How to maintain a healthy diet after 50

15 October 2015
Physical changes throughout life lead to a change in dietary requirements - but healthy eating to improve your quality of life doesn't mean you can't have fun.

A good diet is a very important thing to maintain at any point in life. No doubt we all have happy memories of gorging on sweets and treats as a child - only to find our metabolism starts protesting this kind of intake when we reach adulthood! 

The average life expectancy has been on the rise for some time now - and healthy eating can help to ensure the quality of life keeps up. 

One of the key things to remember about keeping to a healthy diet is that the requirements change as we age. New healthy habits may have to be adopted to stay as healthy as possible as we enjoy later years. 

Changing food requirements

The rate at which you burn calories in food and drink - the metabolic rate - slows down as you age. This means that the extra calories are more likely to be stored as fat, rather than burned as energy. 

It's easy to gain weight as you grow older as the body's composition changes. Muscle tissue is lost and fat tissue is gained, which leads to a reduction in energy requirements. 

Being one of the main reasons for age-related weight gain, this can be combated by adjusting diet and exercising more often. 

Watch your weight

Serious health risks are associated with excess weight, such as heart disease, stroke, some cancers and type 2 diabetes.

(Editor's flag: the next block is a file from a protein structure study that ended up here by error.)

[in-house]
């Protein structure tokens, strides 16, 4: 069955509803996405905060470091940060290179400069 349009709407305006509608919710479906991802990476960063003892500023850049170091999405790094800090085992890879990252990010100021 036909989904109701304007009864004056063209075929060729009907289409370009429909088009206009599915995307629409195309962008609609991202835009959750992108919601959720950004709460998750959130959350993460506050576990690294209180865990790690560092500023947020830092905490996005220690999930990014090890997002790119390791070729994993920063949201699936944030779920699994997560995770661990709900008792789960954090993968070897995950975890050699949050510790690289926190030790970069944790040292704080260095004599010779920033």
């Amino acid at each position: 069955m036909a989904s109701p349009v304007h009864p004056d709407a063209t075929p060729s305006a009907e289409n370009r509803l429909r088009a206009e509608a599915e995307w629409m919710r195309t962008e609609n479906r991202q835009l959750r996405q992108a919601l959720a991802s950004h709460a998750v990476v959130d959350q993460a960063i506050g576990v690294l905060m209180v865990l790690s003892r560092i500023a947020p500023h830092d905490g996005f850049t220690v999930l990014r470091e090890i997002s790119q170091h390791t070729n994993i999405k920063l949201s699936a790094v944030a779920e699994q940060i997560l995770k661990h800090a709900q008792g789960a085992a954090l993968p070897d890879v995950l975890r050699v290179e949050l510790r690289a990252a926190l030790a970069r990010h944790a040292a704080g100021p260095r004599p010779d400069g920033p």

The British Nutrition Foundation warns that these risks are higher for men with a waist circumference larger than 37 inches, or 31.5 inches for women. 

Keeping an eye on you weight as you get older becomes more important, as it is easier for it to gradually increase without you noticing. 

Balanced diet 

You'll obviously need fewer calories over the age of 50 than you would in your 20s and 30s. One of the best ways of ensuring your diet is suitable is by ensuring it is balanced. 

This requires a mix of the five main food groups - the first two being fruit and vegetables and starchy foods like rice, pasta, bread and potatoes. 

Meat, fish, eggs and beans can be grouped together, with dairy foods forming a fourth group and fats and sugars last. 

Five portions of fruit and vegetables a day is a good yardstick, while meals can be based around starchy items. Plenty of water should be drunk, while most people can afford to cut down on their fat and sugar intake. 

Links between diet and exercise

The amount of food you are able to eat without putting on weight is linked to how much exercise you do. 

Avoiding overeating and increasing the amount of physical activity you participate in is a great way to maintain control of your weight. 

One common recommendation is to try to do 30 minutes of moderate exercise five times a week, regardless of whether this is in one bout of activity or spread out through the day. 

For suggestions more closely tailored to your personal requirements, it is a good idea to talk to your doctor. 

Keep things enjoyable and varied

While the above points are important considerations, this does not mean you can't enjoy yourself. 

Food should still be as appealing and enjoyable as possible - so try experimenting with new flavours in your cooking by adding different combinations of herbs and spices to dishes, or varying colours and textures if you can. 

© 2015 Axonn Media Ltd. All rights reserved. Any views and opinions expressed in news articles are not those of Just Retirement Limited. News supplied by Axonn - NewsReach.